Morphine use increases in Swiss hospitals

The rise in morphine consumption can partly be explained by increased prescription in psychiatric institutions Keystone

Morphine consumption in outpatient treatment in Switzerland increased by 70% in 2017, according to a study by Helsana, the country’s biggest health insurer, in collaboration with the University Hospital of Basel and the Institute of Pharmaceutical Medicine. 

This content was published on January 7, 2019 - 10:55

The rise in consumption can partly be explained by increased prescriptions of the painkiller in psychiatric institutions, Le Matin Dimanche newspaper reported on Sunday. Morphine is increasingly replacing methadone, which is given to drug addicts as a substitute for heroin, as morphine avoids certain side effects for patients.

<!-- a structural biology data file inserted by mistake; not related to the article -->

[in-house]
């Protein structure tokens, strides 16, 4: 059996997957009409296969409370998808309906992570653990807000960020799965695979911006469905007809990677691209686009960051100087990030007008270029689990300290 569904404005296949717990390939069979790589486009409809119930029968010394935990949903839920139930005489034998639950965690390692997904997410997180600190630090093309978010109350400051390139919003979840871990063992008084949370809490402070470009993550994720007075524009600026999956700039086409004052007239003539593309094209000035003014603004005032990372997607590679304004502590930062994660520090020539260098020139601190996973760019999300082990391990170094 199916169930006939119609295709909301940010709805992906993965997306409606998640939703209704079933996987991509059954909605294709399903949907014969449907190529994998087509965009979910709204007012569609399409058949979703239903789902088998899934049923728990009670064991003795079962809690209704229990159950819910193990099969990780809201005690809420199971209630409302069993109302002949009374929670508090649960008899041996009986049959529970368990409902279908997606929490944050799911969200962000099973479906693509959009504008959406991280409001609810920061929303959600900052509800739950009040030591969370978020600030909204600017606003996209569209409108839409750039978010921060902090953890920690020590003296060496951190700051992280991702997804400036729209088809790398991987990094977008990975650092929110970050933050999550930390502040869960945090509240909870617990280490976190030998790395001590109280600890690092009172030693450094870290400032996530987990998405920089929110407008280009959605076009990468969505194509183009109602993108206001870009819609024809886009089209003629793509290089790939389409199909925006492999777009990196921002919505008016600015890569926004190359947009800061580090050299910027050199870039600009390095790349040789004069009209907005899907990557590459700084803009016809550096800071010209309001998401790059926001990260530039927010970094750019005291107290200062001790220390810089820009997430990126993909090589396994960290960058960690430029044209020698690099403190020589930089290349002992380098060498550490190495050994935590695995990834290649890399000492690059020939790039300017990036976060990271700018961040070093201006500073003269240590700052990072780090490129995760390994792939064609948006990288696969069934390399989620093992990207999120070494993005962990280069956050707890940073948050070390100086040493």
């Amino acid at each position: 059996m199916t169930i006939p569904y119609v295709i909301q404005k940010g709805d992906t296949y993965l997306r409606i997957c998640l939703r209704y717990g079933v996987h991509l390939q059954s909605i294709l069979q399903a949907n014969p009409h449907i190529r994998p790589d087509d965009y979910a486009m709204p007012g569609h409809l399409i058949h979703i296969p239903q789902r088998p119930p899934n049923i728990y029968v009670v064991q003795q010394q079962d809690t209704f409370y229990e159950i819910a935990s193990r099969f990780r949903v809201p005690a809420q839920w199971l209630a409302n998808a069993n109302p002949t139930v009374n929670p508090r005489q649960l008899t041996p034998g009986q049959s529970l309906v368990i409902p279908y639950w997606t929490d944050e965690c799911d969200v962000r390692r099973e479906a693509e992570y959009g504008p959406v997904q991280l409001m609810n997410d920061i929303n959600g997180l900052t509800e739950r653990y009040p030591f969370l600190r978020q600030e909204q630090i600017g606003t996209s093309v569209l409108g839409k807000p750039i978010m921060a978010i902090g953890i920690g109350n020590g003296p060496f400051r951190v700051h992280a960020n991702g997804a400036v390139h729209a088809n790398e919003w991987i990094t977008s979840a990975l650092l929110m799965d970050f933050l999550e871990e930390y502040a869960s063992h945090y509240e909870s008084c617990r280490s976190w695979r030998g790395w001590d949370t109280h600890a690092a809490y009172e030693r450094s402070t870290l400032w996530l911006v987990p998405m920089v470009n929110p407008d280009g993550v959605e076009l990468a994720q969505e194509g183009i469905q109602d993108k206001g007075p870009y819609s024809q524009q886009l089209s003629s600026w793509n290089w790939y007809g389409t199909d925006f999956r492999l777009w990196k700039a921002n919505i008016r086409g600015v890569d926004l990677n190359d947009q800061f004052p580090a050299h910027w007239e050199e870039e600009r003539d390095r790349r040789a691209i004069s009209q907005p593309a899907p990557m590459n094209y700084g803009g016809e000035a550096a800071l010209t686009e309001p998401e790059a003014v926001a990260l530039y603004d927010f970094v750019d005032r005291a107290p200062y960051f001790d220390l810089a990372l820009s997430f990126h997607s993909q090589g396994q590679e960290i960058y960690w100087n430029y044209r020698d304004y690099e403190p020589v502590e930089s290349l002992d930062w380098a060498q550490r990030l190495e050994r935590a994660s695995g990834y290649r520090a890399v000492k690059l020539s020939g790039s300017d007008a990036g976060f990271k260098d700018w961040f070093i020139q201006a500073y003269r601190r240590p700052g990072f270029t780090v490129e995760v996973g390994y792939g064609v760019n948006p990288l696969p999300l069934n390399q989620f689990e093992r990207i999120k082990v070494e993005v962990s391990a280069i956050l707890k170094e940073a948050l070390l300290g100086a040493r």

But this increase was also part of a general increase in the consumption of legal opioids, which cover all painkillers, the paper said. 

Figures from Interpharma, the association of Swiss pharmaceutical companies, show that the sale of opioids increased by around 50% between 2010 and 2017, from 1.27 million to 1.82 million units.

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